Red Sox Notebook

Marlon Byrd a good fit for the Red Sox

Rick West/Daily Herald/Associated Press
Marlon Byrd, who is familiar to Chicago fans, signed autographs at US Cellular Field Thursday.

CHICAGO - Saturday marked the one-week anniversary of the Red Sox obtaining center fielder Marlon Byrd from the Chicago Cubs.

For the 34-year-old Byrd, the trade so far has been one of the best moves of his career. He is 8 for 24 in his first six games after going 1 for 2 in Saturday night’s 1-0 victory over the White Sox.

“When you change organizations, you usually don’t know what to expect,’’ Byrd said. “But when you go to a team like the Red Sox, Yankees, or Phillies, you have a good idea. Those teams have something that has been set in place for 10 years or even more.


“I knew this was a good team and built to win. I’ve played against everybody on this team before and played with some of them. I had an idea that I was getting involved with something that would be special.’’

Get Breaking Sports Alerts in your inbox:
Be the first to know the latest sports news as it happens.
Thank you for signing up! Sign up for more newsletters here

Byrd was 3 for 43 (.070) in 13 games for the Cubs when the Red Sox picked him up for righthander Michael Bowden and a player to be named.

Hitting coach Dave Magadan reviewed film of Byrd’s 2009 season with Texas, when he hit .293 with 65 extra-base hits, and noticed that his hands were a little farther back when he started his swing.

“It was a little going back to basics, and it helped me big time,’’ Byrd said. “My timing is much better. Dave told me that the first day. Mags is good at what he does.’’

Given that the Red Sox were casting about looking for any available outfielder following the loss of Jacoby Ellsbury to a shoulder injury, Byrd has done better than expected.


“I just like his energy,’’ said manager Bobby Valentine. “He’s got bounce in his step. He’s ready to go. We’re getting used to his approach. But he’s getting hits, that’s all that matters.’’

What Byrd didn’t know coming in was what kind of personality the Red Sox had as a group. But he has been impressed.

“These guys are tight-knit,’’ he said. “This is one of the closest teams I’ve been around. It has been easy for me to fit in.’’

Said shortstop Mike Aviles, “He’s good guy, a cool guy. And he plays hard. If you play hard, it’s going to work out for you.’’

Through Friday, Bowden had appeared in one game for the Cubs, throwing a scoreless inning last Tuesday.

Cook to the bullpen?


Veteran righthander Aaron Cook, who has pitched well for Pawtucket, can opt out of his contract Tuesday if he’s not brought to the majors by the Sox.

With no apparent opening in the rotation, the Sox are discussing the idea of using Cook in the bullpen. That would keep him available should a need arise.

“There have been discussions,’’ Valentine said. “[Pitching coach] Bob McClure thinks it’s feasible. Initially there was no [chance]. In spring training, that was a nonfactor, a non-consideration.’’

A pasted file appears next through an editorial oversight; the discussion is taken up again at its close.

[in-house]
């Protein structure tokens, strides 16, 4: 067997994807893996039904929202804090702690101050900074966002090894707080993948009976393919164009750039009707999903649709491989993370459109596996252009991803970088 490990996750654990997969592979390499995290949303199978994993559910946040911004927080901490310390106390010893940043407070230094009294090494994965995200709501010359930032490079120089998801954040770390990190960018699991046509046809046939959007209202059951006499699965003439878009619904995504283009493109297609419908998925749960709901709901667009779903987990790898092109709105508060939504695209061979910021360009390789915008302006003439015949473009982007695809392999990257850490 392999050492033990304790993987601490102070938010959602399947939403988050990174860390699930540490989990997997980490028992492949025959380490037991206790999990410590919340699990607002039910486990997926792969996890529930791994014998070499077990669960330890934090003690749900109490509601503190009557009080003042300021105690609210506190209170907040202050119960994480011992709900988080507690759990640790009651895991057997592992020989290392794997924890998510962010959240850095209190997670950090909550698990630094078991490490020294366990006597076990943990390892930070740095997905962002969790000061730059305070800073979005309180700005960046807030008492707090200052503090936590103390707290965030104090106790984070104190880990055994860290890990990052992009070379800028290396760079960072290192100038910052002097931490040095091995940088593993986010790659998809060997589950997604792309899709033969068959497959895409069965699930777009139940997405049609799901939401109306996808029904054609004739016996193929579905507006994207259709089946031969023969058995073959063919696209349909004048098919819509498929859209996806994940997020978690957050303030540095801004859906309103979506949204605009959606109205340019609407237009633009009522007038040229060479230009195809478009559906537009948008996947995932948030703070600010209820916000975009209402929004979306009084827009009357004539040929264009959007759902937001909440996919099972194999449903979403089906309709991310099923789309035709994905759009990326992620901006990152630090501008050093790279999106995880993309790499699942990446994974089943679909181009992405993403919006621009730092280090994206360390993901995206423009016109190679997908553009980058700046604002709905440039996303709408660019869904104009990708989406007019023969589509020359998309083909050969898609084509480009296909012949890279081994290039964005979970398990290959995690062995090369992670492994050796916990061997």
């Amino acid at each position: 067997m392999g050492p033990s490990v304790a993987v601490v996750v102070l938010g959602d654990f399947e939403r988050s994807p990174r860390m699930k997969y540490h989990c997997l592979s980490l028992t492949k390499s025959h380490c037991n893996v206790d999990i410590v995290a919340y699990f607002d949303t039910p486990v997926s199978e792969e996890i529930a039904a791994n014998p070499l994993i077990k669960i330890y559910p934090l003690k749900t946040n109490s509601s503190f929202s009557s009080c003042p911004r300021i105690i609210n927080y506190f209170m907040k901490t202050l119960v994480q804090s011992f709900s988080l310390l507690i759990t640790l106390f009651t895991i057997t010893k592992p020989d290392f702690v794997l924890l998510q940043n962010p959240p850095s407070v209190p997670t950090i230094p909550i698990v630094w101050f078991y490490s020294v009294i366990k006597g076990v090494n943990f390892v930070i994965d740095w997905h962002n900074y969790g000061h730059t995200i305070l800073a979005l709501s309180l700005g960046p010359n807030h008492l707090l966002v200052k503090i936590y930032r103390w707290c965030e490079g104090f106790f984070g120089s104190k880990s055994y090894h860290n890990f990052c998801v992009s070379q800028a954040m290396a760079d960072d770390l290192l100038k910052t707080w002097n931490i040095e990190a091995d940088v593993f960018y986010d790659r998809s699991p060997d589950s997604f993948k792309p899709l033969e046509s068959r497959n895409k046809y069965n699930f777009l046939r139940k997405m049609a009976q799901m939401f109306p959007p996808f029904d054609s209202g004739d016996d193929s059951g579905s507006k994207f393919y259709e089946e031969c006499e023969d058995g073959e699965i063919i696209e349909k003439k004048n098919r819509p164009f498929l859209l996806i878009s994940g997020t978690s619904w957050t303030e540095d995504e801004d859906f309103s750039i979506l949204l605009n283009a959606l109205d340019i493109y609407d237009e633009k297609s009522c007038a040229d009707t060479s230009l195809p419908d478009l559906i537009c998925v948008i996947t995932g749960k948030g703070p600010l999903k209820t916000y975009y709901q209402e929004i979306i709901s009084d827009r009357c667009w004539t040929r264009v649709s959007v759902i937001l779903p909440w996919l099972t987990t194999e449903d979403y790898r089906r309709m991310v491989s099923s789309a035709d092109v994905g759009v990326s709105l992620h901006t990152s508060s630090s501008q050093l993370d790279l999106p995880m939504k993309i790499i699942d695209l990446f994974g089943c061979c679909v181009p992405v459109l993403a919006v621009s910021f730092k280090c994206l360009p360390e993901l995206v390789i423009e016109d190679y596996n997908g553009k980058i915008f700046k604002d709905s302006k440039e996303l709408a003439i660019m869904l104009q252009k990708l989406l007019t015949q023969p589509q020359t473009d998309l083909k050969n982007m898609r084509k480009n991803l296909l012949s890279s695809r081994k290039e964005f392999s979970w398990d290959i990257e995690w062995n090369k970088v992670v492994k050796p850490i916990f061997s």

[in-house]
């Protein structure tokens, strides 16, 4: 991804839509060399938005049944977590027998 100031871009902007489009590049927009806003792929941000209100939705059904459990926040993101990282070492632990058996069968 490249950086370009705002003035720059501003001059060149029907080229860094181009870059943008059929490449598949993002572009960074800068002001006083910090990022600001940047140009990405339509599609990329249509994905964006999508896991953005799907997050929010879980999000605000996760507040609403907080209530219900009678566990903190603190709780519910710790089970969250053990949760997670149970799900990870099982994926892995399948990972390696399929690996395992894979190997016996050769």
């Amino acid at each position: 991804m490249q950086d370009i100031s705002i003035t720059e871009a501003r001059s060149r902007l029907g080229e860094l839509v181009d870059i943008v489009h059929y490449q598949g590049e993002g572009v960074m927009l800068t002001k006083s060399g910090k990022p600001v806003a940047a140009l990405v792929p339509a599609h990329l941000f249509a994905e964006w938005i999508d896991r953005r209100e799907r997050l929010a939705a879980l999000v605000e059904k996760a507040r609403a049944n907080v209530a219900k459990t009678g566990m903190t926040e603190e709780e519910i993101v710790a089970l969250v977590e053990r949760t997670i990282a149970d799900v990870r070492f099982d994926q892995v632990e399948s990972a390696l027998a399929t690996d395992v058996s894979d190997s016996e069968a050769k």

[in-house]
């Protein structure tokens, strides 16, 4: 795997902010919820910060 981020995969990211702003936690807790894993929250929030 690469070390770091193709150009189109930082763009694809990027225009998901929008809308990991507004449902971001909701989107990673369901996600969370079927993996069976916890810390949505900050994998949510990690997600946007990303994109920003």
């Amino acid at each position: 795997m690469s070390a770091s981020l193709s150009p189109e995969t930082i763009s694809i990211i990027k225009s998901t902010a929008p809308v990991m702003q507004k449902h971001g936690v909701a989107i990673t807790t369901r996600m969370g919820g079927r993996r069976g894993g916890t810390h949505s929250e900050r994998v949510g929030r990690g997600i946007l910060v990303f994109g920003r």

Cook’s shoulder issues once precluded him from regular relief work. But that has changed.

“When I talked to him right before [the end of spring training], he said he felt he could pitch out of the bullpen,’’ McClure said. “Before, I don’t think he could have physically. But he said his shoulder hadn’t felt this way in years.’’

McClure said Cook’s sinkerball would play well out of the bullpen.

“It’s not strikeout stuff, but it’s mis-hit stuff,’’ he said. “He had a strong spring training.’’

Cook is 3-0 with a 1.89 ERA in five starts for Pawtucket, after getting a no-decision in the PawSox’ 6-4 loss Saturday night in Columbus. He went 6 1/3 innings, allowing three runs and five hits.

Righting the ship

The Tigers hit Josh Beckett hard in his first start of the season. The righthander gave up seven runs on seven hits in 4 2/3 innings. Of the seven hits, five were home runs.

In his three starts since then, Beckett has allowed six earned runs on 17 hits over 21 innings with five walks and 13 strikeouts. He will face the White Sox Sunday.

“I think I caught the Tigers at the wrong time,’’ Beckett said. “They had big crowds and they were all excited and they hit the ball well that whole series. I didn’t pitch very well. But that’s what happens in your first one sometimes.’’

Beckett is averaging 91.7 miles per hour with his fastball, a drop from 93 in 2011 and 93.6 in 2010. He attributes that to several factors.

“The biggest thing is that I’m still building up some arm strength,’’ he said. “I think you’ll see the velocity improve a little as we get into the season. I’m not too worried about it.’’

Beckett also is getting good action on his cutter, a pitch he has come to rely on more in recent seasons.

At 31, he’s at that age where power pitchers come to realize their limitations and make adjustments accordingly.

“I think I’m pitching to location pretty well and not trying to blow it past everybody,’’ he said. “Maybe I’m maturing.’’

Beckett also has put to rest fears that the thumb injury he started the season with would affect his pitching.

“That was a little hectic, going to San Antonio and then Cleveland [to have his thumb examined by specialists] before that first start,’’ he said. “Now everything has settled in a little bit.’’

Polar opposites

The Red Sox started the day leading the majors in runs with 114 and were 29th in runs allowed at 114 . . . David Ortiz’s home run Friday was the 382d of his career, ninth among active players. Ortiz has hit 324 of those home runs for the Red Sox. He is fifth in team history, but he won’t be catching Dwight Evans (379) or Jim Rice (382) any time soon . . . NESN’s Jerry Remy missed Saturday’s game because of illness and is not expected to be in the booth Sunday.

Peter Abraham can be reached at Follow him on Twitter @PeteAbe.